Greece, Poland, Hungary, Turkey – Options to Defend Media Freedom in Eastern and Southeastern Europe
The ruthless repression of media in Turkey currently dominates the headlines. It tends to get out of focus that the Greek Prime Minister Tsipras is attempting to silence the critics in the media, Poland adopted a highly controversial new law for the state radio and television broadcasters and that independent media has fallen into step with the Orbán administration. The situation is aggravated by the fact that in most of the countries in East and Southeast Europe, attacks on journalists and corruption undermine press freedom. Based on the civil societies’ struggle for free access to information, concrete actions shall be discussed to answer the question: How to defend media freedom in Eastern and Southeastern Europe?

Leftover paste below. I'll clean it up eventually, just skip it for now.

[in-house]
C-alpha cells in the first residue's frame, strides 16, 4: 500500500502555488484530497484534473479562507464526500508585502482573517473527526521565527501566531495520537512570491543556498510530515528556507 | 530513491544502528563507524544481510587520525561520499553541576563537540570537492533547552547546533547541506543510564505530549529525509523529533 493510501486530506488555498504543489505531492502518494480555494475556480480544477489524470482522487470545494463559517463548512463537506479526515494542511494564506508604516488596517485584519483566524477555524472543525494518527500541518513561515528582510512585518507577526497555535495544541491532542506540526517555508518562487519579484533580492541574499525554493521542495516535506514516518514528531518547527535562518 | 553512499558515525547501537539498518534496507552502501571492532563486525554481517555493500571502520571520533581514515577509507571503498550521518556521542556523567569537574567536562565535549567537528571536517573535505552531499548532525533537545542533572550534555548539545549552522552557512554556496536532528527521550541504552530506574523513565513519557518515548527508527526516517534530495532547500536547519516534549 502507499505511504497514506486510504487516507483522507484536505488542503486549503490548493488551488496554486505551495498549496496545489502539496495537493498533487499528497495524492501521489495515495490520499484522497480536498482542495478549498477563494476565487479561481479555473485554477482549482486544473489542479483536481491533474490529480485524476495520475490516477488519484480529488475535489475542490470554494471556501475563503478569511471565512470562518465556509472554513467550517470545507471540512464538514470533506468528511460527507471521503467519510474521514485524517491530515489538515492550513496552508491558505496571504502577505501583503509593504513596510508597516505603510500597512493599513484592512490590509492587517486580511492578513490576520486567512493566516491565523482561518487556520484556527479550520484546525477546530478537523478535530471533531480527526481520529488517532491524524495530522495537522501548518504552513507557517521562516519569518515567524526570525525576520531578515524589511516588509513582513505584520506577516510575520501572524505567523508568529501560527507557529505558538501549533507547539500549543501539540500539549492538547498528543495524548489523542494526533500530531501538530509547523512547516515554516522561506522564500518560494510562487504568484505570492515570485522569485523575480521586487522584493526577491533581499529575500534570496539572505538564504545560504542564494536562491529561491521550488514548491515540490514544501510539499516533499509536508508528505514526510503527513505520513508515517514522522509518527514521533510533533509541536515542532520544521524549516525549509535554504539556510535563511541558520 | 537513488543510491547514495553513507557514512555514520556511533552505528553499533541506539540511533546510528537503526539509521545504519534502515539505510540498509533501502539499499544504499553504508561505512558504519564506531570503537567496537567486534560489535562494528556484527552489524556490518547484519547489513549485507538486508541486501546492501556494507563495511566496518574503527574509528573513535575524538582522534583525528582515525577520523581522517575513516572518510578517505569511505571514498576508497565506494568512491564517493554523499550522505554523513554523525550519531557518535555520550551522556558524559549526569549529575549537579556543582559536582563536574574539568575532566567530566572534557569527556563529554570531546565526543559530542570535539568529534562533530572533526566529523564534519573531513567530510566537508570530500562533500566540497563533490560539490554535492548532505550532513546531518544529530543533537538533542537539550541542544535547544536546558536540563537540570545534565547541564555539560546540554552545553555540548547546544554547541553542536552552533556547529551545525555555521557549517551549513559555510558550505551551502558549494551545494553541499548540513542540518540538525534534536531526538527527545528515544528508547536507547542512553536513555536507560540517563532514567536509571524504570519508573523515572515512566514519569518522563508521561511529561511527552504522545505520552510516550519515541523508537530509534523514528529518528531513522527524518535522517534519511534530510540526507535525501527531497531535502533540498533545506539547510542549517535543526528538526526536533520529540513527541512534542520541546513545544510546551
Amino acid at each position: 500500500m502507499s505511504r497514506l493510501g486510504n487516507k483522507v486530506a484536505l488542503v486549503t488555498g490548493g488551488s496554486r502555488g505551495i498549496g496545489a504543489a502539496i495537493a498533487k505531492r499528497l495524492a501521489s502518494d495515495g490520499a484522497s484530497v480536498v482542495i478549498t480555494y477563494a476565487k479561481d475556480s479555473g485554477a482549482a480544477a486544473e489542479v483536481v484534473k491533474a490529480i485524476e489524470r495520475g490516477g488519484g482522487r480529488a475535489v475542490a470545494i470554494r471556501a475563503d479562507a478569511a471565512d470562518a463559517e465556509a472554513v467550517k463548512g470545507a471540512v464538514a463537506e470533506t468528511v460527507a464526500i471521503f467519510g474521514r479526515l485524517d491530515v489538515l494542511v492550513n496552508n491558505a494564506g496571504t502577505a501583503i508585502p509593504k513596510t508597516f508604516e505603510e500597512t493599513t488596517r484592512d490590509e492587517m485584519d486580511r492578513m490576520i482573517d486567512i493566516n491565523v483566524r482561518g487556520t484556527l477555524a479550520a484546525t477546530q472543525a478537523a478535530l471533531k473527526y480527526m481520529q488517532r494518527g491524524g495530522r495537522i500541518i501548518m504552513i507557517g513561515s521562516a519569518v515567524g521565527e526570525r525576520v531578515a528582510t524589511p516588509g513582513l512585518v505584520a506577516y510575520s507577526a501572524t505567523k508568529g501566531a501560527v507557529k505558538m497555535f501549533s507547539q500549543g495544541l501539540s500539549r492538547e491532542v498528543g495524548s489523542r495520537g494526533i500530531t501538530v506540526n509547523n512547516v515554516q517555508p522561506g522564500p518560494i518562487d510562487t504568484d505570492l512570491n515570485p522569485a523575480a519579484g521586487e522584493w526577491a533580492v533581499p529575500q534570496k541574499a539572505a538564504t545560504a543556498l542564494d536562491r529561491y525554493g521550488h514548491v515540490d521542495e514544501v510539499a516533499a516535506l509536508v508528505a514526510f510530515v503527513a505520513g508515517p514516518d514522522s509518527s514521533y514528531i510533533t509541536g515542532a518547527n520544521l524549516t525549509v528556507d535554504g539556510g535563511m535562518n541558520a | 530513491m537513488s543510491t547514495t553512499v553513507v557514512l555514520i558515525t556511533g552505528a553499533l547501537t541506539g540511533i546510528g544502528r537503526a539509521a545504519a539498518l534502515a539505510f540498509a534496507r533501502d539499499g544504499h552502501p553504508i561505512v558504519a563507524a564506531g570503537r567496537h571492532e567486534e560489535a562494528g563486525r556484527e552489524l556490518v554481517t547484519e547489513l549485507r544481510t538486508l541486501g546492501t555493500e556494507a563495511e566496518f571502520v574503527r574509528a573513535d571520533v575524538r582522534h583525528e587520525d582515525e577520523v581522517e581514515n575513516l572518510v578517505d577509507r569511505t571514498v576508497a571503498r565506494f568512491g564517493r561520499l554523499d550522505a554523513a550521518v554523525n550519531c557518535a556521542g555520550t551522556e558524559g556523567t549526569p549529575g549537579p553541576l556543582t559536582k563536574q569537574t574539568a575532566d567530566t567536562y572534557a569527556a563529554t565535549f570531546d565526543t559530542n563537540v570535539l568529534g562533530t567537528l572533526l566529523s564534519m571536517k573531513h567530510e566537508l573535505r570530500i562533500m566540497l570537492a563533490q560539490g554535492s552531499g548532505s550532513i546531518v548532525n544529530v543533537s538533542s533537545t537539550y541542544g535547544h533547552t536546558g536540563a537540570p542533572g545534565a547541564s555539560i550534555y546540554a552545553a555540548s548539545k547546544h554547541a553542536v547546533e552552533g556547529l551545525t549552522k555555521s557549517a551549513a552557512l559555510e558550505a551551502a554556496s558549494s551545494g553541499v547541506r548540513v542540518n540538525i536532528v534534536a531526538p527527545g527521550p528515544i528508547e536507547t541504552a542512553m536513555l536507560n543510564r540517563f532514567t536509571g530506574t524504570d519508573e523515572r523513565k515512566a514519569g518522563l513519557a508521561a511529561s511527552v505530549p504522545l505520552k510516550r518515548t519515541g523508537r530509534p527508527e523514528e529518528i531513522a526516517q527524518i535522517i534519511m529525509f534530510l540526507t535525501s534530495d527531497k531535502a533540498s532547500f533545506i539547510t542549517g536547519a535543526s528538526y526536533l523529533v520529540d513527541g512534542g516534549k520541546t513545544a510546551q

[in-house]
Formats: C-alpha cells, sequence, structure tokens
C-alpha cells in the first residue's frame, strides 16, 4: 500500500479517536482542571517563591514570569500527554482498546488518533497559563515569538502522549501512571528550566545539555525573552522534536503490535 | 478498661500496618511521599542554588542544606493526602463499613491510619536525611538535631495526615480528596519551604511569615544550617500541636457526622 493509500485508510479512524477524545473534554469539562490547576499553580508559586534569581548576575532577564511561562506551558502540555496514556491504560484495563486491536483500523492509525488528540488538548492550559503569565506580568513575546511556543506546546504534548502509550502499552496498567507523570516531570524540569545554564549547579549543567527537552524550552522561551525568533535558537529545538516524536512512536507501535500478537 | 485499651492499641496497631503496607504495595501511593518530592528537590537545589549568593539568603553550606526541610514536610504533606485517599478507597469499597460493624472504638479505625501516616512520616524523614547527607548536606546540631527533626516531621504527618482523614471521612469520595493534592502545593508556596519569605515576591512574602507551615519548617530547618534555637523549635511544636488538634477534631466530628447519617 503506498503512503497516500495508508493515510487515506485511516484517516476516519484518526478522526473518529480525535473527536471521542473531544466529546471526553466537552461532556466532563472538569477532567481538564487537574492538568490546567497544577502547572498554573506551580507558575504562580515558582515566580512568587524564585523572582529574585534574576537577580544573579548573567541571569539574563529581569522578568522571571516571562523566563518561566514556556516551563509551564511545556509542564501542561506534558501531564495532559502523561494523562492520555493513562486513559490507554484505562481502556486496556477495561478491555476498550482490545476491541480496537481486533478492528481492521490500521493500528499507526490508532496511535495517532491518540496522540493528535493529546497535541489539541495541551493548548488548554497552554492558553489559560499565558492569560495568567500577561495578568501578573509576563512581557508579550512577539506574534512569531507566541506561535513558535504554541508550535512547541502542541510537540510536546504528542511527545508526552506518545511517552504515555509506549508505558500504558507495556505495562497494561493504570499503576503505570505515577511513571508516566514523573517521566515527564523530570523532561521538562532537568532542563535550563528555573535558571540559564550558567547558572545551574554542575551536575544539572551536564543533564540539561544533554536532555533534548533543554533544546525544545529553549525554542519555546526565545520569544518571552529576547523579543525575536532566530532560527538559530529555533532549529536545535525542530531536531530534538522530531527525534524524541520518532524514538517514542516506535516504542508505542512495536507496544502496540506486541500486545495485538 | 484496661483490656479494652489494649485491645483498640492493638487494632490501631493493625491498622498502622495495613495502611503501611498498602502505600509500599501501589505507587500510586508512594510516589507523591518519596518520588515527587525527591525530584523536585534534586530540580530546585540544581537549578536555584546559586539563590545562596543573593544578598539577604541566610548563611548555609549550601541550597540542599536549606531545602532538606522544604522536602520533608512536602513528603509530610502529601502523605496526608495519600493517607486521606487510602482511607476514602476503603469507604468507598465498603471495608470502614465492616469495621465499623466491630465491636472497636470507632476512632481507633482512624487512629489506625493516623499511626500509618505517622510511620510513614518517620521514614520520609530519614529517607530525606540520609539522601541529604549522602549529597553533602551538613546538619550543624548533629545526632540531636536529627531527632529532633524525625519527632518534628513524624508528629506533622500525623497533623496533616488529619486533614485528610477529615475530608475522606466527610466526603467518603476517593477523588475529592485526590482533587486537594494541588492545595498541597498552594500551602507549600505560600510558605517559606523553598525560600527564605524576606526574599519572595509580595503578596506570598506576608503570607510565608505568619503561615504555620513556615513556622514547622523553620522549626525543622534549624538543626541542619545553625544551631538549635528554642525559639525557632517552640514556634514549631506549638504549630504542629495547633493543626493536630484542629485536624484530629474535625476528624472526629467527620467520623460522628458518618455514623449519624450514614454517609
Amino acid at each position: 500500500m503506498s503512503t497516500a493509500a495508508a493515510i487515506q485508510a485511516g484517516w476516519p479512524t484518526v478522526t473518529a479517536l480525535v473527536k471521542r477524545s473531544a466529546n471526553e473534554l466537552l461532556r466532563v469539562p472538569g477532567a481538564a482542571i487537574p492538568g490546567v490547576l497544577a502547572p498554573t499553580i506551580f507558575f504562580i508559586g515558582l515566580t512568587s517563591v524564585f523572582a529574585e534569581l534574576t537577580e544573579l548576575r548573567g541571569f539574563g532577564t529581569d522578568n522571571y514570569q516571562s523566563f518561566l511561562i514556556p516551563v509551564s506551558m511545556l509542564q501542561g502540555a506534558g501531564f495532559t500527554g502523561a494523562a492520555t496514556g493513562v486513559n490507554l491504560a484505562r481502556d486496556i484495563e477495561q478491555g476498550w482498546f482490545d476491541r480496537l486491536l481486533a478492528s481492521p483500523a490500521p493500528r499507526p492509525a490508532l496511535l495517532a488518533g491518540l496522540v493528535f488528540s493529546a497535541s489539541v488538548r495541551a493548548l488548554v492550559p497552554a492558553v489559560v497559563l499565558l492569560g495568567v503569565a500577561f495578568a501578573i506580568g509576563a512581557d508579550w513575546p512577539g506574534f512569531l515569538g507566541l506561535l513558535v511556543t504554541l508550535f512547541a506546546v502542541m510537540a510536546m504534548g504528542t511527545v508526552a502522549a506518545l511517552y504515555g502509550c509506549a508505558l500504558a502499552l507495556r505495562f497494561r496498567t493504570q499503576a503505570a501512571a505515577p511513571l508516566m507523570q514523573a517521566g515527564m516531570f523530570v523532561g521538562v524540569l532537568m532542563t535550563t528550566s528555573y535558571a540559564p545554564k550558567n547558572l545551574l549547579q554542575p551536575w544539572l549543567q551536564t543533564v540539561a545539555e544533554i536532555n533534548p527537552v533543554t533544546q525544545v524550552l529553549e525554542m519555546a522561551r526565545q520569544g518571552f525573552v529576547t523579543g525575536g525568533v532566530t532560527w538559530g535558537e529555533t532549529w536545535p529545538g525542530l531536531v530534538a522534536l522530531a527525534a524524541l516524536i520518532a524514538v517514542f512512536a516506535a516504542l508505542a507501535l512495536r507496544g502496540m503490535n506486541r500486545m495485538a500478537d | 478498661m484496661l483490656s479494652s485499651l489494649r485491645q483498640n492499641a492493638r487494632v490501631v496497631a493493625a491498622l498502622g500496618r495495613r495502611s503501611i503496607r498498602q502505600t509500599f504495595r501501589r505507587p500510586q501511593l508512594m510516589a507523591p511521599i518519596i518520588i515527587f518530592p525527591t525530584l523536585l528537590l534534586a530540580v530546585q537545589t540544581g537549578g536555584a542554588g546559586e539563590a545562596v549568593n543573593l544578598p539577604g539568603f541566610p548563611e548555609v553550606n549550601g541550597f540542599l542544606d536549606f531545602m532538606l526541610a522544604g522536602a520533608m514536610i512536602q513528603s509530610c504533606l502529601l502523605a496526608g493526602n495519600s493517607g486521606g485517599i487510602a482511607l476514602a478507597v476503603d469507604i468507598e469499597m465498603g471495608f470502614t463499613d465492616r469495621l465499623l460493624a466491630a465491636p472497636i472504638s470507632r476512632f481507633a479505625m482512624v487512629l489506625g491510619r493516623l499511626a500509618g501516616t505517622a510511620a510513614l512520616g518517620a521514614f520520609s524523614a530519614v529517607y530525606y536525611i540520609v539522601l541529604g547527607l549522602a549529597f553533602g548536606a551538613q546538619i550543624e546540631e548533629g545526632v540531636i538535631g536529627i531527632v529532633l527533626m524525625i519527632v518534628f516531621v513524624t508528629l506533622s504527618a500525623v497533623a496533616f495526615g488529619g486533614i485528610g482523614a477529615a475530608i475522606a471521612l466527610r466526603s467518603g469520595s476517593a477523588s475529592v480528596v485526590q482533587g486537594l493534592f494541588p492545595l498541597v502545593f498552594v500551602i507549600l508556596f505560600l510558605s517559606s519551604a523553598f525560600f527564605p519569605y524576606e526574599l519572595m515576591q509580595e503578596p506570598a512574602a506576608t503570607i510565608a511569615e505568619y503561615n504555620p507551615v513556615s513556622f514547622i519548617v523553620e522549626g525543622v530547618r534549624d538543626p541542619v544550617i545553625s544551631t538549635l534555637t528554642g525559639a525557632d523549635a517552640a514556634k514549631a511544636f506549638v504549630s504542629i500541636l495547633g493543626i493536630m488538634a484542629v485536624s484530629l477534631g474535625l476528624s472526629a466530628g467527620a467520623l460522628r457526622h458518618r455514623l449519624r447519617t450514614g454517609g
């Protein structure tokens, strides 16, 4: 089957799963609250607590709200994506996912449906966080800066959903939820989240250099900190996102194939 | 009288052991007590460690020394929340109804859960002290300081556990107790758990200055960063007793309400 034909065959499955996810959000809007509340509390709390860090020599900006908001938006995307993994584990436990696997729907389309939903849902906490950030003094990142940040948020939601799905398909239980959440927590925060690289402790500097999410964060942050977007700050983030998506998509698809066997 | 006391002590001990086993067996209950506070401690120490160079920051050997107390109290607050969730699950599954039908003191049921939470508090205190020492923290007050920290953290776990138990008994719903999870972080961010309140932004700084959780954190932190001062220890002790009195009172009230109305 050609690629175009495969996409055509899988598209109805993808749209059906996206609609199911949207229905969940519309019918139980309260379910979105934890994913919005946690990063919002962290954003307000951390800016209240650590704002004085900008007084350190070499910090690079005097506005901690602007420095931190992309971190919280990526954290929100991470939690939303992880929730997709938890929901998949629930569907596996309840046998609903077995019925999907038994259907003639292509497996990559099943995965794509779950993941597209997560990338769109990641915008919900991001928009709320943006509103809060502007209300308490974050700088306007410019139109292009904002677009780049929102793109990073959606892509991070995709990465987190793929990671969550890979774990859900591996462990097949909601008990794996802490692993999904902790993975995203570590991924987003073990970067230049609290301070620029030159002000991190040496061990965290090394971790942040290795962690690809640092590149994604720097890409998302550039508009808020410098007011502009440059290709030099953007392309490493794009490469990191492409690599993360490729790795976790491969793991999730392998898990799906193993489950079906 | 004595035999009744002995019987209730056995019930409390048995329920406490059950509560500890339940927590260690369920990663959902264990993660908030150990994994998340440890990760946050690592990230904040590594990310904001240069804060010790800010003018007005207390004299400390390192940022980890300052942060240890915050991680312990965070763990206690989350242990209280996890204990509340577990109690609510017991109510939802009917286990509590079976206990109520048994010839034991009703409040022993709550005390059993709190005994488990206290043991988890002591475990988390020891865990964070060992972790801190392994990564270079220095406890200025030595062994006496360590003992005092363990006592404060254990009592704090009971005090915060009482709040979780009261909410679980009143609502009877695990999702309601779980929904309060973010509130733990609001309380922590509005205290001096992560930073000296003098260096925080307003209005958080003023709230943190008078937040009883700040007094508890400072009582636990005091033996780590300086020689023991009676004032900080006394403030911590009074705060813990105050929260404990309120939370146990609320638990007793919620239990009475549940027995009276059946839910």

The 14th Frankfurt Days on Media Law focuses on options to defend media freedom in Eastern and Southeastern Europe, with panel discussions including one on Hungary, entitled "Hungary: A country without fourth power? –The failure of the EU and its learning value"
Éva Bognár, CMDS
Krisztina Nagy, Institute of Law of the Hungarian Academy of Sciences
Péter Nádori, Hungarian Publishers’ Association
Dr. Gábor Polyák, University of Pécs
Moderator: Franka Kühn, political scientist, vice spokeswoman for the Federal Association of Consumer Advice Center